I recently returned to Sheffield for the first time in nearly forty years to attend the Institute of Translation and Interpreting Conference 2019. Sheffield is a city built on the fine steel industry, and when I was a student there it was a city in decline, but on my recent visit I was impressed with the wonderfully revitalised city centre. The conference was held in Cutlers’ Hall, the Victorian headquarters of the Company of Cutlers. It is a very grand but also comfortable building and provided a wonderful, historic backdrop to a very successful conference.Continue reading “A tale of two conferences”
At the 2019 NZSTI annual conference, Stephen Caunter ran an interesting workshop entitled ‘The digital demands of the client in 2019, and how to grow your own business’. As a Business Training Manager at ANZ, he has provided advice to a range of clients on how to achieve business success at little expense.Continue reading “The digital demands of the client in 2019, and how to grow your own business”
In April 2019 the German BDÜ Weiterbildungs- und Fachverlagsgesellschaft mbH organised a webinar for translators about the basics of terminology. The webinar was held by Dr Nicole Keller, lecturer at the Institute of Translation and Interpreting at the University of Heidelberg, Germany.
Concept, term, object & definition
Dr Keller began with a definition of the basic concepts used in terminology. As the basis for the definitions, she used the German standards DIN 2330, DIN 2342 and their English equivalent, ISO 1087.Continue reading “Webinar review: The Basics of Terminology”
This was the title of the presentation given by keynote speaker David Moore, who opened the AUSIT National Conference held in Adelaide in November 2018. An educator and linguist at the Alice Springs Language Centre, David spoke of the project to extend the teaching of Aboriginal languages in schools in the Northern Territories by offering applied language courses with a focus on translation. As David explained, ‘Translation Tracks’ is an apt metaphor – it resonates with Aboriginal culture through the association with dreaming tracks, or songlines, and it also expresses the ethos and intention of the programme: to forge a link between school and the workplace, and to provide career paths for Aboriginal students with language skills.Continue reading ““Translation Tracks – Vocational pathways for the language professions of the future””
The rise of technology is always a hot topic at translation conferences, and the AUSIT National Conference 2018 in Adelaide was no exception – Sam Berner, a legal translator based in Queensland, gave a thought-provoking talk entitled: “Ethical Questions for the Age of Intelligent Machines”.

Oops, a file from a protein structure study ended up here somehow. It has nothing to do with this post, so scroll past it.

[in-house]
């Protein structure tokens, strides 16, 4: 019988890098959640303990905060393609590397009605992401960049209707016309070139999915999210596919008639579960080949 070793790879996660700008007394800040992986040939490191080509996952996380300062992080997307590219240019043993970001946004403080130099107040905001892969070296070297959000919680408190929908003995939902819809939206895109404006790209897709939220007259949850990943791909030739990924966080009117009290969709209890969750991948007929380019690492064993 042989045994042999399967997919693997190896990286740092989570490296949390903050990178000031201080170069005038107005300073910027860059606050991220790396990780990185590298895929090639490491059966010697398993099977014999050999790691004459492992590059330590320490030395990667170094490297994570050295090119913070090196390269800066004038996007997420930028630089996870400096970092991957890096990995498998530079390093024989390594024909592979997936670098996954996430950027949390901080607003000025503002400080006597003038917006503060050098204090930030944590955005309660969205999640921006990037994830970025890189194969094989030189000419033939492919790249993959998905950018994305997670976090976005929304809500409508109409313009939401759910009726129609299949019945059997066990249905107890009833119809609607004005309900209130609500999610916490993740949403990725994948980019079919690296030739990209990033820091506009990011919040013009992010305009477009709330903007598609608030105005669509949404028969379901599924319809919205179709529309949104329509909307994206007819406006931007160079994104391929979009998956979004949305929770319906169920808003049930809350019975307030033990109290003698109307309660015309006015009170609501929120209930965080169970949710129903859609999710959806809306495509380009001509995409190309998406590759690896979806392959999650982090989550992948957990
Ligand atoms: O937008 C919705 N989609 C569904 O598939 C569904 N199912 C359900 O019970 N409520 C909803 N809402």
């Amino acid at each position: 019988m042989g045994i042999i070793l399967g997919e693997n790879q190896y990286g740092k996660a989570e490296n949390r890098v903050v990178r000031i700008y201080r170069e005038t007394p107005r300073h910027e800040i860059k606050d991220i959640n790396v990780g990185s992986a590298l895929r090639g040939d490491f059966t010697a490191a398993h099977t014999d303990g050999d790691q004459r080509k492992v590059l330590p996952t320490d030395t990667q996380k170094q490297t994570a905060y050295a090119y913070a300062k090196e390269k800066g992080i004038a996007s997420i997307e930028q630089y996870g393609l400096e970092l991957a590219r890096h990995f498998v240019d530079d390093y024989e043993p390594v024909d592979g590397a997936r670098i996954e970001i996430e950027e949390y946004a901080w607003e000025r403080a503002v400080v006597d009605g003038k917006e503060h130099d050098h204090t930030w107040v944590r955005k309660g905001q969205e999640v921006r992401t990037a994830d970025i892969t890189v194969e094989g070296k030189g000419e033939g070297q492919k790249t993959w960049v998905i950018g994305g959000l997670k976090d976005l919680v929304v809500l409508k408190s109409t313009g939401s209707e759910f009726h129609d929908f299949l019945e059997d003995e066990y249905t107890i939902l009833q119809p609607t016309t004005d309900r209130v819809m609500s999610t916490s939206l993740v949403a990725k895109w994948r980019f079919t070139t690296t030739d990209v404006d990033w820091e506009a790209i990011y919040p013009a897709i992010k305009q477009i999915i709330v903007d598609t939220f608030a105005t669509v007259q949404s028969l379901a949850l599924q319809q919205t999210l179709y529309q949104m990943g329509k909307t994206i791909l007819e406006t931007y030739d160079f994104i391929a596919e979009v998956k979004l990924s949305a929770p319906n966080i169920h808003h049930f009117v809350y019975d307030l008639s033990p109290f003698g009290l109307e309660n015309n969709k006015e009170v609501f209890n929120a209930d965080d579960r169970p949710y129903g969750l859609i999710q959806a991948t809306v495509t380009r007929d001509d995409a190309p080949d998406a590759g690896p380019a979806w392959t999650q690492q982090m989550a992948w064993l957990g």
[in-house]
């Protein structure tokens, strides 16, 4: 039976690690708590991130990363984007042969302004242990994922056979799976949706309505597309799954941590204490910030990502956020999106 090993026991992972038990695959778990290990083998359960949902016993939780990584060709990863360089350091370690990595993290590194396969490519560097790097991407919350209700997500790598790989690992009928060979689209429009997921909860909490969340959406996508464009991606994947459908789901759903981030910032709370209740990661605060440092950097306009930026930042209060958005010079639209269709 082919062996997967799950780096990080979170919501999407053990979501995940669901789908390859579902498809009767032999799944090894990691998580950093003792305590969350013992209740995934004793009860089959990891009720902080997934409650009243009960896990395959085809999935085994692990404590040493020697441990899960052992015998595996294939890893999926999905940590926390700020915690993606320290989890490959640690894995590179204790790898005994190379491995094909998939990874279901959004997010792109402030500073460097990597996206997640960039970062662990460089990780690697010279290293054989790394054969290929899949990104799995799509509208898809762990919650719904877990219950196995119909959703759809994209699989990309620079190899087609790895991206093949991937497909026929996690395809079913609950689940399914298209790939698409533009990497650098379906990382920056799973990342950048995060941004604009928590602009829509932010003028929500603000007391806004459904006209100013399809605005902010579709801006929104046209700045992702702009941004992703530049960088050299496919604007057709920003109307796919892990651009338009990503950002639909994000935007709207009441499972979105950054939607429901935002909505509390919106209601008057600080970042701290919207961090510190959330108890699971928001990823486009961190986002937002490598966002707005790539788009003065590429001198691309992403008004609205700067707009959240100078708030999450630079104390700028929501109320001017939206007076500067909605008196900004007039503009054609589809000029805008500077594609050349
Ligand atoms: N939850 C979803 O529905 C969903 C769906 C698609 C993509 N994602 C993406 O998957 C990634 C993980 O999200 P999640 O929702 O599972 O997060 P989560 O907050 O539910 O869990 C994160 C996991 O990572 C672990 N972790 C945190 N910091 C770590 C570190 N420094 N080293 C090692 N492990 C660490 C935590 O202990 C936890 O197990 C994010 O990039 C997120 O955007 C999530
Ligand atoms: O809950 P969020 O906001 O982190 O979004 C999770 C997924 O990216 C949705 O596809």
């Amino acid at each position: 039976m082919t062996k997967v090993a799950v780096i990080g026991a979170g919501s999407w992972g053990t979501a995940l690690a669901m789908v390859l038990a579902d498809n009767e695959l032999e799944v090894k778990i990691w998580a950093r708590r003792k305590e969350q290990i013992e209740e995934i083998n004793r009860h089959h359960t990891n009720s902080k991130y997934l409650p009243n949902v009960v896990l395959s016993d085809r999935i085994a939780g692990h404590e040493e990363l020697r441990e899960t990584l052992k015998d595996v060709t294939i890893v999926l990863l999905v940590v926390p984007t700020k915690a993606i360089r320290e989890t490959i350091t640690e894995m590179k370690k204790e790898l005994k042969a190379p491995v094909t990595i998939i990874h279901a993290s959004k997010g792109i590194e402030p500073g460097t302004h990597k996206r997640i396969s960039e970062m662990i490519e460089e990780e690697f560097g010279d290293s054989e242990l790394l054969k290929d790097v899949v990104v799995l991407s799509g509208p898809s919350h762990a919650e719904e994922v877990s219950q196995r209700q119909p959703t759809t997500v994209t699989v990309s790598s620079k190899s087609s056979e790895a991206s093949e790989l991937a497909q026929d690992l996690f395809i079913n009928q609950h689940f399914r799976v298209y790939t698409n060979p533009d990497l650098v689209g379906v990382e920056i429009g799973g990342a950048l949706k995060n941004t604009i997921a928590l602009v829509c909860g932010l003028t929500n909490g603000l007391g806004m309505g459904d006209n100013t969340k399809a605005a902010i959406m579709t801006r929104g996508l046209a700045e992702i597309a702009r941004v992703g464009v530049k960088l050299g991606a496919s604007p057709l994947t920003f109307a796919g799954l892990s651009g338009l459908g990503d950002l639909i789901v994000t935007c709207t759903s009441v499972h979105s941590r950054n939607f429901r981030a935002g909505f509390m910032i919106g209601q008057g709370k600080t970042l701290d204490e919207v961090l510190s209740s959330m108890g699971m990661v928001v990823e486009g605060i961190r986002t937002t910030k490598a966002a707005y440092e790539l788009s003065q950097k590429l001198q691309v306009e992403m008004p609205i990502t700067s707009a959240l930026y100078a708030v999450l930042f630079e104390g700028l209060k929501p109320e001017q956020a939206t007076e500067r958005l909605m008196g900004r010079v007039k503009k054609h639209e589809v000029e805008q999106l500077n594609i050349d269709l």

Most such discussions revolve around the question of whether MT will ever replace human translators – which Ms Berner boldly asserted is fundamentally the wrong question, her premise being that we do not, and cannot, know what will happen and how technology will develop in the future. While I don’t personally fully agree with this statement, Ms Berner instead posed a set of questions which are worth thinking about:Continue reading “Sam Berner on the ethics of machine translation”
In January 2017, I participated in the eCPD video course on Linguistic validation of patient-reported outcome instruments. The course was divided into three videos, the first two of about fifty minutes each, and the third of about forty minutes. Each video was accompanied by a downloadable handout, which was a pdf file of the presentation used onscreen in that video. The material was presented in a logical manner, which was clearly introduced at the beginning and easy to follow as the course progressed. Continue reading “Course review: Linguistic validation of patient-reported outcome instruments”
I recently had the great opportunity to attend Chris Durban’s presentation as part of the first edition of the “One Day in…” event organised by the ITI in the prestigious venue of Gray’s Inn in London last month. Chris Durban is a French to English translator based in Paris specialising in business and finance. She is the author of The Prosperous Translator and co-author of 101 Things a Translator Needs to Know. She is a popular speaker at translation conferences and is well known for giving business advice to translators. Continue reading “Welcoming the Wake-up Call”
When Nunukul Yuggera Aboriginal dancers performed for us to launch the Congress, they explained things like the “throw-out-sound-through-a-hollow-log” instrument (digeridoo), which sounds like an emu. One man played, the others tapped their fingers and toes; I wondered how d/Deaf people would experience this music. The physicality of the stamping, blowing and percussion made me homesick for Aotearoa/New Zealand, where kapa haka expresses much that seems beyond language. People cried, and all 800+ delegates bodily enacted their response in a standing ovation. Continue reading ““Language is who we are” – Indigeneity at FIT 2017 Congress”
The 2018 NZSTI National Conference titled “Communication & Superdiversity” was held in Wellington from 26–27 May, at the Victoria University Pipitea Campus. It started with an evening reception on 25 May where the delegates were able to meet in a relaxed atmosphere with drinks and nibbles. The winners of the “Moving Words” secondary schools translation competition, for which NZSTI sponsored the prizes, were also announced at this event: Yuqian Huang for Chinese, Freya Baker for German, and Katie Piper and Margo Montes for French. The students had created subtitles for Taika Waititi’s 11-minute short film Two Cars, One Night. Continue reading “NZSTI Conference Communication & Superdiversity 2018 – Day 1”